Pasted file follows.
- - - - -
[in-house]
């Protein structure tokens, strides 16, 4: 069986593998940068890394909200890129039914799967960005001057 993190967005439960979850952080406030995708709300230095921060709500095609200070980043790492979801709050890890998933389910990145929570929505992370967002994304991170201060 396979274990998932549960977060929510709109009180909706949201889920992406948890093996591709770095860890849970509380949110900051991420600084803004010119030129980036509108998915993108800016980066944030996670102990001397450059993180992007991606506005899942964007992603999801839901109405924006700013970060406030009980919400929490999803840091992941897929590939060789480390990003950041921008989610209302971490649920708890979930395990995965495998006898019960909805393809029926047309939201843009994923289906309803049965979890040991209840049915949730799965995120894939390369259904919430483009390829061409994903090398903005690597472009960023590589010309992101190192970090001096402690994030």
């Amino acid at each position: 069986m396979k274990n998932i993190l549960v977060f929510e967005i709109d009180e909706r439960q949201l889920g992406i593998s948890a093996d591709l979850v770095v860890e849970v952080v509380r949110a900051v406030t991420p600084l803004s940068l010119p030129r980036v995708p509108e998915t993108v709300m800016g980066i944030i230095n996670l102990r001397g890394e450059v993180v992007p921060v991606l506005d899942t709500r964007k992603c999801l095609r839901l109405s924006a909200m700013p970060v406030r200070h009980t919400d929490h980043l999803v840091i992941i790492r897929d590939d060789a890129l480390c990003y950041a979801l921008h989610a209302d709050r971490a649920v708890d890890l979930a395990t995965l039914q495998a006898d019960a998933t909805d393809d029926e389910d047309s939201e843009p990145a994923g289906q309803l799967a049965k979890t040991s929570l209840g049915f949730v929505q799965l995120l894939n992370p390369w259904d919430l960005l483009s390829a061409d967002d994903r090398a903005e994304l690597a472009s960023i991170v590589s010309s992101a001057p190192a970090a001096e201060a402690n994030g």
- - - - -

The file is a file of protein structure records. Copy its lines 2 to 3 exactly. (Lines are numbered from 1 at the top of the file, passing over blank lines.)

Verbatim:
């Protein structure tokens, strides 16, 4: 069986593998940068890394909200890129039914799967960005001057 993190967005439960979850952080406030995708709300230095921060709500095609200070980043790492979801709050890890998933389910990145929570929505992370967002994304991170201060 396979274990998932549960977060929510709109009180909706949201889920992406948890093996591709770095860890849970509380949110900051991420600084803004010119030129980036509108998915993108800016980066944030996670102990001397450059993180992007991606506005899942964007992603999801839901109405924006700013970060406030009980919400929490999803840091992941897929590939060789480390990003950041921008989610209302971490649920708890979930395990995965495998006898019960909805393809029926047309939201843009994923289906309803049965979890040991209840049915949730799965995120894939390369259904919430483009390829061409994903090398903005690597472009960023590589010309992101190192970090001096402690994030």
């Amino acid at each position: 069986m396979k274990n998932i993190l549960v977060f929510e967005i709109d009180e909706r439960q949201l889920g992406i593998s948890a093996d591709l979850v770095v860890e849970v952080v509380r949110a900051v406030t991420p600084l803004s940068l010119p030129r980036v995708p509108e998915t993108v709300m800016g980066i944030i230095n996670l102990r001397g890394e450059v993180v992007p921060v991606l506005d899942t709500r964007k992603c999801l095609r839901l109405s924006a909200m700013p970060v406030r200070h009980t919400d929490h980043l999803v840091i992941i790492r897929d590939d060789a890129l480390c990003y950041a979801l921008h989610a209302d709050r971490a649920v708890d890890l979930a395990t995965l039914q495998a006898d019960a998933t909805d393809d029926e389910d047309s939201e843009p990145a994923g289906q309803l799967a049965k979890t040991s929570l209840g049915f949730v929505q799965l995120l894939n992370p390369w259904d919430l960005l483009s390829a061409d967002d994903r090398a903005e994304l690597a472009s960023i991170v590589s010309s992101a001057p190192a970090a001096e201060a402690n994030g």